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historians, though, that the church made for the first organization of its kind; the administration has itself denied that other Satanist groups should be recognized as such.) The cabal in The Devil Rides Out would be considered theistic, extremist Satanists; it would likely be characterized by the majority of other factions as monstrous, in part due to its penchant for animal and human sacrifice. One thing most "mainstream" atheistic and theistic Satanists agree on — and they don’t agree on many things — is that sacrifice is aberrant. The cadre in The Devil Rides Out probably hews closest to the Order of the Nine Angles group, which extols the virtues of human sacrifice, fawns over evil (e.g., Hitler’s reign), and is above all else very secretive.

 

But since at the time The Devil Rides Out came out the Church of Satan was the primary Satanist group about town, I thought it’d be fascinating to draw similarities between the cinematic nightmare and its closest everyday equivalent. How might the viewing experience of the former feature distort in my mind with some additional knowledge? 

 

The documentary was shot in 1970, released on video in 2003, and is called Satanis: The Devil's Mass. It’s a flatly shot and a lot of the time tedious movie. But it’s worth watching, I think, because it underscores just how much misinformation and movies like The Devil Rides Out 

dissuade truth-, and nuance-, seeking. The theistic and radical tenets (albeit never precisely detailed tenets) seen in The Devil Rides Out are in any case unappealing. But I’d like to think most people, like myself, might finish Satanis and find that the version of Satanism seen here isn’t quite as bad as one might have suspected. Some things about it are unexpectedly kind of appealing. 

 

The documentary, helmed by Ray Laurent, is mostly a chance for the leader of the Church of Satan, Anton LaVey, and his followers to explain themselves. The film features talking-head interviews with people living near the church, too. Some commend its commitment and sense of freedom; most others would agree with a woman on the street who at one point exclaims, “I think they’re nuts.” Mormon missionaries and Christian priests also get a chance to speak. But of more importance is finding out what exactly the LaVey Satanists believe in and giving viewers an inside look at some of the rituals in which LaVey’s disciples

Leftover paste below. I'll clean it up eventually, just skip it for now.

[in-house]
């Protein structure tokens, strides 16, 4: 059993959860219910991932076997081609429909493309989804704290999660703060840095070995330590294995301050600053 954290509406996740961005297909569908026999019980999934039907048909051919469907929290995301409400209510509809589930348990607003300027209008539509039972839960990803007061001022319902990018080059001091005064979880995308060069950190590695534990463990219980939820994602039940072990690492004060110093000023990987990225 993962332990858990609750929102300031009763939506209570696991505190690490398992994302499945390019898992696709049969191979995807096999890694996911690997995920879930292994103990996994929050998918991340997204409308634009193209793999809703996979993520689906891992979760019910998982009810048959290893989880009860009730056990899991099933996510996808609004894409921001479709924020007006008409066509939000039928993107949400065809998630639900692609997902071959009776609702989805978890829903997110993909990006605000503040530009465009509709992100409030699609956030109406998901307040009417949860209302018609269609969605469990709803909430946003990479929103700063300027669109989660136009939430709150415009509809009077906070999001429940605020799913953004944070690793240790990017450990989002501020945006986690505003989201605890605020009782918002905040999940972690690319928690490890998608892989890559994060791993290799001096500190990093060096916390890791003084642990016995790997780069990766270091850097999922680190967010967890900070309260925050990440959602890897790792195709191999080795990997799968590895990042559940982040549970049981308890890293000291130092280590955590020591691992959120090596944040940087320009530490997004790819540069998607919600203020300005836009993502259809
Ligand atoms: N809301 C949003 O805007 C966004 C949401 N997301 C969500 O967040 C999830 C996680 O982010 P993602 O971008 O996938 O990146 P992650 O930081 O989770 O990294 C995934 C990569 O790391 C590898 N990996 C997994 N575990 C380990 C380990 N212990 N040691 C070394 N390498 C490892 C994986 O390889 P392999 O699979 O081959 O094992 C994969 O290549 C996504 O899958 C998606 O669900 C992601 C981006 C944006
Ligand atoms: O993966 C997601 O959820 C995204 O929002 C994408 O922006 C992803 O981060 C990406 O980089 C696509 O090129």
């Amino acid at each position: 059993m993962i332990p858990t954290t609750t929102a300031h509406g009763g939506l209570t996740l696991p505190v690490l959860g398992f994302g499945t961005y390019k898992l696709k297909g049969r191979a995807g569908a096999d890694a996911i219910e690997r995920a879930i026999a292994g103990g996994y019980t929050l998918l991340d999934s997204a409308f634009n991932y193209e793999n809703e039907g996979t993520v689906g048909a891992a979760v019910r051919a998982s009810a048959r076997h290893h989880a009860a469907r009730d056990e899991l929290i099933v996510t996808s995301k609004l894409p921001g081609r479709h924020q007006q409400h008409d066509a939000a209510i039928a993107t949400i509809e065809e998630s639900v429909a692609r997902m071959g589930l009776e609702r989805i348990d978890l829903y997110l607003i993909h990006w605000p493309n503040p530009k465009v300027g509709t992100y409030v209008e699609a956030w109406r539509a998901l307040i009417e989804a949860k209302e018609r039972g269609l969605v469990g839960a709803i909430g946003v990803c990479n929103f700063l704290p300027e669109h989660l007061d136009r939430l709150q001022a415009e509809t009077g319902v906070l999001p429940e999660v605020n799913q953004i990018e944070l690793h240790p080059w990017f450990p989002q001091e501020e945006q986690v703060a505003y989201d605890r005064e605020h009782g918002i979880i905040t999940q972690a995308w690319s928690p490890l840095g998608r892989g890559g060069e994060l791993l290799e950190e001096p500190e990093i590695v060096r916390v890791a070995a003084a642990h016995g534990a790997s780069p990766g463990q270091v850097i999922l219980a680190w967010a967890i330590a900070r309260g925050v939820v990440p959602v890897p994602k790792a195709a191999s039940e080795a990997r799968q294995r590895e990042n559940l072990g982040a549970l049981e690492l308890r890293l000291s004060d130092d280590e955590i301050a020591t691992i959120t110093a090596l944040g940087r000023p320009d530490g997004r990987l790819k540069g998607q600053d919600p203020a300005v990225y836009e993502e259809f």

partake. 

 

We learn that, in essence, the Church of Satan is built on the principle of anti-self-deceit — that you should never not do something you’d like to because of a feeling of guilt, whether that guilt is rooted in social mores or the fears instilled by a different religion. LaVey’s Satanism doesn’t actually beget Devil-worship, nor does it think an afterlife is real (though some followers do). All the stuff worried about by movies like The Devil Rides Out and the subsequent cultural Satanic panic would be condemned. The rituals are certainly uncanny — usually, there are live animals like snakes and nudity involved. But you can appreciate what LaVey is trying to do here: build a religion that waxes lyrical about celebrating who you want to be. “If you want to be a sinner, be the best sinner on the block,” LaVey says.

 

The version of Satanis that we get probably didn’t need to be a feature-length movie. After a while its revelations start to have a repetitiveness to them. If it were a better feature — which I’m not sure it could have been in 1970 with such little financial support, commercial potential, and directorial finnesse — it might have explored not just the minutiae of the religion as it stands but how it got to where we see it. What about the texts of controversial titans like Ayn Rand and Friedrich Nietzsche were especially instrumental to putting in LaVey a determination to found his influential Satanist model? But that Satanis is a little dull inadvertently 

helps normalize a misunderstood organization: it isn’t doing anything that extreme. It also makes movies like The Devil Rides Out seem sillier.

 

The Devil Rides OutC+

Satanis: The Devil's MassB